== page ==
Please use this identifier to cite or link to this item: http://hdl.handle.net/1893/113
Appears in Collections:Computing Science and Mathematics eTheses
Title: A bottom-up approach to emulating emotions using neuromodulation in agents
Authors: Parussel, Karla M.
Supervisor(s): Smith, Leslie S.
Keywords: neuromodulation neuro-modulation modulation STDP "spike timing-dependent plasticity" neural hebbian "minimal disturbance" agents agent emotions emotion hormones neuromodulators neuro-modulators self-organisation self organisation organization self-organization
Issue Date: Nov-2006
Publisher: University of Stirling
Citation: Cost minimisation and Reward maximisation. A Neuromodulating minimal disturbance system using anti-hebbian spike timing-dependent plasticity, K. Parussel and L. S. Smith, Proceedings of the Symposium on Agents that Want and Like: Motivational and Emotional roots of Cognition and Action at the AISB-05 conference. pp98--101, isbn 1 902956 41 7
Abstract: A bottom-up approach to emulating emotions is expounded in this thesis. This is intended to be useful in research where a phenomenon is to be emulated but the nature of it can not easily be defined. This approach not only advocates emulating the underlying mechanisms that are proposed to give rise to emotion in natural agents, but also advocates applying an open-mind as to what the phenomenon actually is. There is evidence to suggest that neuromodulation is inherently responsible for giving rise to emotions in natural agents and that emotions consequently modulate the behaviour of the agent. The functionality provided by neuromodulation, when applied to agents with self-organising biologically plausible neural networks, is isolated and studied. In research efforts such as this the definition should emerge from the evidence rather than postulate that the definition, derived from limited information, is correct and should be implemented. An implementation of a working definition only tells us that the definition can be implemented. It does not tell us whether that working definition is itself correct and matches the phenomenon in the real world. If this model of emotions was assumed to be true and implemented in an agent, there would be a danger of precluding implementations that could offer alternative theories as to the relevance of neuromodulation to emotions. By isolating and studying different mechanisms such as neuromodulation that are thought to give rise to emotions, theories can arise as to what emotions are and the functionality that they provide. The application of this approach concludes with a theory as to how some emotions can operate via the use of neuromodulators. The theory is explained using the concepts of dynamical systems, free-energy and entropy.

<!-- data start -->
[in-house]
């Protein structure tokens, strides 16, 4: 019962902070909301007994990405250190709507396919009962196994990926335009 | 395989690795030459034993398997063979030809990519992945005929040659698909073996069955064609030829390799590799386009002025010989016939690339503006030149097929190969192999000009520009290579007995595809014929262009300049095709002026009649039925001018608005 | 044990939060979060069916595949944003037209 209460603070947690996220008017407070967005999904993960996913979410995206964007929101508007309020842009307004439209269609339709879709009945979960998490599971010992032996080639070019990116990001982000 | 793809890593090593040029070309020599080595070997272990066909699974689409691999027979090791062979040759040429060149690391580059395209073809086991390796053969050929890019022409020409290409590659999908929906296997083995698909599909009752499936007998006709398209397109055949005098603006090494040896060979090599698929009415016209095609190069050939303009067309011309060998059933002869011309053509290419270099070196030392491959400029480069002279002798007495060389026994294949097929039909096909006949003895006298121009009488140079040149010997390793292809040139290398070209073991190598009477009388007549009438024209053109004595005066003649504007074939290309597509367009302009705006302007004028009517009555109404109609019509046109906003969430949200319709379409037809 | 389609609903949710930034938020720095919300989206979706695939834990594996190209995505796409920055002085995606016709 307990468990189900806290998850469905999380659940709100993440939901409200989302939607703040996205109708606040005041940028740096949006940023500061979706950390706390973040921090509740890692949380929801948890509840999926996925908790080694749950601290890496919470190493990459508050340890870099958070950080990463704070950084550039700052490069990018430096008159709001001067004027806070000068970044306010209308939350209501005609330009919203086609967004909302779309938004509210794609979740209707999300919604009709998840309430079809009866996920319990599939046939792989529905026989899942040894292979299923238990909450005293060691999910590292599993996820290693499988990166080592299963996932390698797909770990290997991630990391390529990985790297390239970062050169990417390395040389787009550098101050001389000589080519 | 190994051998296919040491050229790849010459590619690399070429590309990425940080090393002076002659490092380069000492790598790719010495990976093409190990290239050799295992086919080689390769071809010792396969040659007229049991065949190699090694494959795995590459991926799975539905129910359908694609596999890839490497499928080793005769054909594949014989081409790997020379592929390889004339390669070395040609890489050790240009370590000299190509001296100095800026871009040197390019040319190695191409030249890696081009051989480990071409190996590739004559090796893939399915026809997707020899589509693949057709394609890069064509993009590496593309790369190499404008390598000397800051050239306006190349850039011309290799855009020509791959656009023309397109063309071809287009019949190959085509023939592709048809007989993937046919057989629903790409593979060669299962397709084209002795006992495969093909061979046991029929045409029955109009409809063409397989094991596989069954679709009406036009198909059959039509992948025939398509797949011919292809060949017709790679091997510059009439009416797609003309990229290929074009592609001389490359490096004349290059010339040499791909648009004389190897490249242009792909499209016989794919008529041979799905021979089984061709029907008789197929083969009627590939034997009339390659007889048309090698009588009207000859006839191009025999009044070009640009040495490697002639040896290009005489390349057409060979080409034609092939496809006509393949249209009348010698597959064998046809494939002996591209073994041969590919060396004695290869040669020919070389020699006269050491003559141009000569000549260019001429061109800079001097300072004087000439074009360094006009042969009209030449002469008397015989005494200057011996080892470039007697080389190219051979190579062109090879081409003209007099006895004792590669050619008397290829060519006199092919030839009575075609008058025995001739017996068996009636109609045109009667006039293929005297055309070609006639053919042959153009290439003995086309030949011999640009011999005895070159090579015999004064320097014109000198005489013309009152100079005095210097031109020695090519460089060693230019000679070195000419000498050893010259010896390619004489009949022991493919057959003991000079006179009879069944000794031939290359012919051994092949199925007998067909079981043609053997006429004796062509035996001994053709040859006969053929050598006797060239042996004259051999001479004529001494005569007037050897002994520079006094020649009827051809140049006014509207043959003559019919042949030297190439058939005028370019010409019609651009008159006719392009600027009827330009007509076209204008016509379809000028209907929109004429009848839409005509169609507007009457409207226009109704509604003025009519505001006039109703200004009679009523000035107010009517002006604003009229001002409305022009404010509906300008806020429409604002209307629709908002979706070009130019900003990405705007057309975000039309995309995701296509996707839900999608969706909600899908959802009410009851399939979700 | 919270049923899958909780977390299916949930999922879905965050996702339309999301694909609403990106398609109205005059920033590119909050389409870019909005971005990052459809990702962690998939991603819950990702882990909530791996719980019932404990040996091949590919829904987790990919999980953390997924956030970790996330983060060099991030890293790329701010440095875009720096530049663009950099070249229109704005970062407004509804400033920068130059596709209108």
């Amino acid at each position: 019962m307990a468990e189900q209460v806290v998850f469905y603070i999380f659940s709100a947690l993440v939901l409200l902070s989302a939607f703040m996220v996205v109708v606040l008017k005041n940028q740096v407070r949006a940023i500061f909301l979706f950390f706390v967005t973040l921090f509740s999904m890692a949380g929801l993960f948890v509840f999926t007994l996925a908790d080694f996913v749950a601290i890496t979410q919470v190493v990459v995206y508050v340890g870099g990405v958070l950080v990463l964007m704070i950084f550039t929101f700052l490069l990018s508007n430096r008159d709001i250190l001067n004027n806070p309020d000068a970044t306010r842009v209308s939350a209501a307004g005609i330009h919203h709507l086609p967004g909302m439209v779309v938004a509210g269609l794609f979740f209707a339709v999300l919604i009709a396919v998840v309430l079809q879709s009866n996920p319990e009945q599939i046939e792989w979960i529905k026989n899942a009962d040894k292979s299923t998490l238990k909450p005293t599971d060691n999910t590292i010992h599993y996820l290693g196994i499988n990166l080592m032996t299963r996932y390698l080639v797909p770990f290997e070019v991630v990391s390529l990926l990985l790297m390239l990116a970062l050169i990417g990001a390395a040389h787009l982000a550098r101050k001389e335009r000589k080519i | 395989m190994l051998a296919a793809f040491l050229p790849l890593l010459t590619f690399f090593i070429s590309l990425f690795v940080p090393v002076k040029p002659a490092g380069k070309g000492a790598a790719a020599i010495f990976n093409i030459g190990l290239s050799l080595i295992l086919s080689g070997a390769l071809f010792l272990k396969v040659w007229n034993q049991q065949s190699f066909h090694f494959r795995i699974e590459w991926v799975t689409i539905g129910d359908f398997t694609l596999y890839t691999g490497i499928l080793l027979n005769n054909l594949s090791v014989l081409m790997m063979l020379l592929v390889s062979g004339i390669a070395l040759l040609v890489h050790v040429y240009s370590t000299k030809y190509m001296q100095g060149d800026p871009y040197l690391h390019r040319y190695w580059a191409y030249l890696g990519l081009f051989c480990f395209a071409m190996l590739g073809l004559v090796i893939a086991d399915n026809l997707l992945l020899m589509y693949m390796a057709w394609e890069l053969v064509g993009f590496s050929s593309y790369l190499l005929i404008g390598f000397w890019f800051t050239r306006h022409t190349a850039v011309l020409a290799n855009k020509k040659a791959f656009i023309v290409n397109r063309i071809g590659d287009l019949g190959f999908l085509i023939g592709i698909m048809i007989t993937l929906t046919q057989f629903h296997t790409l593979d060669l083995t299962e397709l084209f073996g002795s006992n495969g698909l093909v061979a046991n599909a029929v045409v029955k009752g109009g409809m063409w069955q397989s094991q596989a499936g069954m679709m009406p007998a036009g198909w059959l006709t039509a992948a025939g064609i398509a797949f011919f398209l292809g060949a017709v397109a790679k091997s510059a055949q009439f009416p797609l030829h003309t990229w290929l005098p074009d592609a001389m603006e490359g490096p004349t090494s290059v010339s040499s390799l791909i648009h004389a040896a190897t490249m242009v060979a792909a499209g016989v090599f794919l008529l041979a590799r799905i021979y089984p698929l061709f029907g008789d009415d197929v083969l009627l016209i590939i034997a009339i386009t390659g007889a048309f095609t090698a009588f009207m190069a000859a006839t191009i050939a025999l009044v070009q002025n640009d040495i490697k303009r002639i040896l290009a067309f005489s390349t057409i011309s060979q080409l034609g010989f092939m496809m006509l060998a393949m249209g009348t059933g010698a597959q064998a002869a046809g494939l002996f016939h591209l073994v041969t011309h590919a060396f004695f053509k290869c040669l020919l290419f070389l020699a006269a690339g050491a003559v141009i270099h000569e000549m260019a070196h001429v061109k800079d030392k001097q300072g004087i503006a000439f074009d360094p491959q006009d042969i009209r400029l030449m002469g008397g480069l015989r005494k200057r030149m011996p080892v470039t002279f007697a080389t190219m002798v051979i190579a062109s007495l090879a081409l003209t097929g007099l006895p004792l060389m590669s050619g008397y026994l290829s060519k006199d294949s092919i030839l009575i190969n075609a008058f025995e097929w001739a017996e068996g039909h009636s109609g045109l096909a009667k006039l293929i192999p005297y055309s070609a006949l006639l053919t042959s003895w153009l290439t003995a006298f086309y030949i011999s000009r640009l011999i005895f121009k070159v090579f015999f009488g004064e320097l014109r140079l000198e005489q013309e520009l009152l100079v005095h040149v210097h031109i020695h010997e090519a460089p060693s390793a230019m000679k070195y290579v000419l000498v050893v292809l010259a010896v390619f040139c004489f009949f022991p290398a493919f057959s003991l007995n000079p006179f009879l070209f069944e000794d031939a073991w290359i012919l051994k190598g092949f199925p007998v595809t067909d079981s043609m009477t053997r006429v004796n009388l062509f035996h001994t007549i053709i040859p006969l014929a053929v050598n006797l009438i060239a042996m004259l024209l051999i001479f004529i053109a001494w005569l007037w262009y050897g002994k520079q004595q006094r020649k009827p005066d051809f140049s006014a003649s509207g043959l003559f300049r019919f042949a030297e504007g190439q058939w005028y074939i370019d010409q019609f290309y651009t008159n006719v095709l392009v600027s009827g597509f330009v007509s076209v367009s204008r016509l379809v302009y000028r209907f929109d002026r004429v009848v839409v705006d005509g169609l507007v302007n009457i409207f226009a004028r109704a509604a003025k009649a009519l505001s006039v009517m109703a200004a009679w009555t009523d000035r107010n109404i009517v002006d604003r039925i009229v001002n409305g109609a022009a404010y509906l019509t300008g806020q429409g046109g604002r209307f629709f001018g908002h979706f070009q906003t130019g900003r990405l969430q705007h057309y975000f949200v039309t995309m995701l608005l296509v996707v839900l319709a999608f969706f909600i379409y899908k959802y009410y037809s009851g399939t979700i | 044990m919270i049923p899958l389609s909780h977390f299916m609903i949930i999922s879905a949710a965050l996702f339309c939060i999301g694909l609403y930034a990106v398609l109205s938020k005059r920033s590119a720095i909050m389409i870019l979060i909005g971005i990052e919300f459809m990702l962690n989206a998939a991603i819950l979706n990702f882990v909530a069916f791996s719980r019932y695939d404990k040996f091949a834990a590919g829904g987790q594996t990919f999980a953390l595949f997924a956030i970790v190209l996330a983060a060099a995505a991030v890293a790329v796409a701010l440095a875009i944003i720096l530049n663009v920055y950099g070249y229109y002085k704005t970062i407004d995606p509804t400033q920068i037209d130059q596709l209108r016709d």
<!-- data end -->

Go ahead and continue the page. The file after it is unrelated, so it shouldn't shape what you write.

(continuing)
Type: Thesis or Dissertation
URI: http://hdl.handle.net/1893/113
Affiliation: School of Natural Sciences
Computing Science and Mathematics

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